Surveillance Strategies After Surgery for Renal Cell Carcinoma
One in five patients who undergo surgical resection for localized renal cell carcinoma develops local and/or distant recurrences. When these recurrences are detected early, they might be amenable to salvage therapies, but the ideal surveillance strategy for these patients is still disputed, according to Mark D. Tyson, MD, and Sam S. Chang, MD, MBA, of Vanderbilt University Medical Center, Nashville. They published a review of optimal surveillance protocols after surgery for renal cell carcinoma in the June 2017 issue of the Journal of the National Comprehensive Cancer Network.
Since about half of recurrences appear within the first 2 years after surgery, a clear rationale exists for optimizing surveillance strategies during this period, but there may also be a rationale for long-term surveillance among high-risk patients. Due to the capricious nature of the timing and location of recurrences, as well as the lack of evidence supporting the benefit of early salvage therapy, physicians tend to disagree on what constitutes an “optimal” strategy.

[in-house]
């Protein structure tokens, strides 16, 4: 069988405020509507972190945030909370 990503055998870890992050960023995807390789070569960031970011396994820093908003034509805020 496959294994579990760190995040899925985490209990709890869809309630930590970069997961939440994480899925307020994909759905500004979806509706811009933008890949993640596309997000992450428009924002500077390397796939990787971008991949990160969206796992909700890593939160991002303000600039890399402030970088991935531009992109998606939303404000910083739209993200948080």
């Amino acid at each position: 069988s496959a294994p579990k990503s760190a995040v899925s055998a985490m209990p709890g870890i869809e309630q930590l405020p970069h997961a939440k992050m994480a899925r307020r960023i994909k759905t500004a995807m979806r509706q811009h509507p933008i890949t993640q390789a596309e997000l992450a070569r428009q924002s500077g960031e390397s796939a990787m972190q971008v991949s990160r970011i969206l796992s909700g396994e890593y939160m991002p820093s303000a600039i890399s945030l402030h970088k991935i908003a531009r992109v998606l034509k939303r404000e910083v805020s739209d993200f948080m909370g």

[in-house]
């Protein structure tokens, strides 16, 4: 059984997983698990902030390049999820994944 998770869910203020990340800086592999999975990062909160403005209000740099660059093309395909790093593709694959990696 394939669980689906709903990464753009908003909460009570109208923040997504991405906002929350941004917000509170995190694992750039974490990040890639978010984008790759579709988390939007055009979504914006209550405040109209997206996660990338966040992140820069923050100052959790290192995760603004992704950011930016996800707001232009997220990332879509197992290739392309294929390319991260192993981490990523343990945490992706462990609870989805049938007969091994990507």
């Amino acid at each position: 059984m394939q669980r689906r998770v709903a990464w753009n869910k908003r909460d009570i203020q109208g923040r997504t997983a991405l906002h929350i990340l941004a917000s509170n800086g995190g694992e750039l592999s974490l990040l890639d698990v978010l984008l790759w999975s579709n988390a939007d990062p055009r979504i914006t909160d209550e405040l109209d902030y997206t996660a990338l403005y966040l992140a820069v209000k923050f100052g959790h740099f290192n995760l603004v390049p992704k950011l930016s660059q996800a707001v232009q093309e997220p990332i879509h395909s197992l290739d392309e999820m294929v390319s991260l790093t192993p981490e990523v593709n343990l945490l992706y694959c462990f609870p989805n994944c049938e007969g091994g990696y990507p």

In their review, the investigators provide an outline of justifications both supporting and disputing the merits of surveillance after surgery, a summary of the American Urological Association (AUA) and National Comprehensive Cancer Network® (NCCN®) Guidelines (which attempt to balance the burden of surveillance with its potential clinical benefit), costs, and ancillary issues.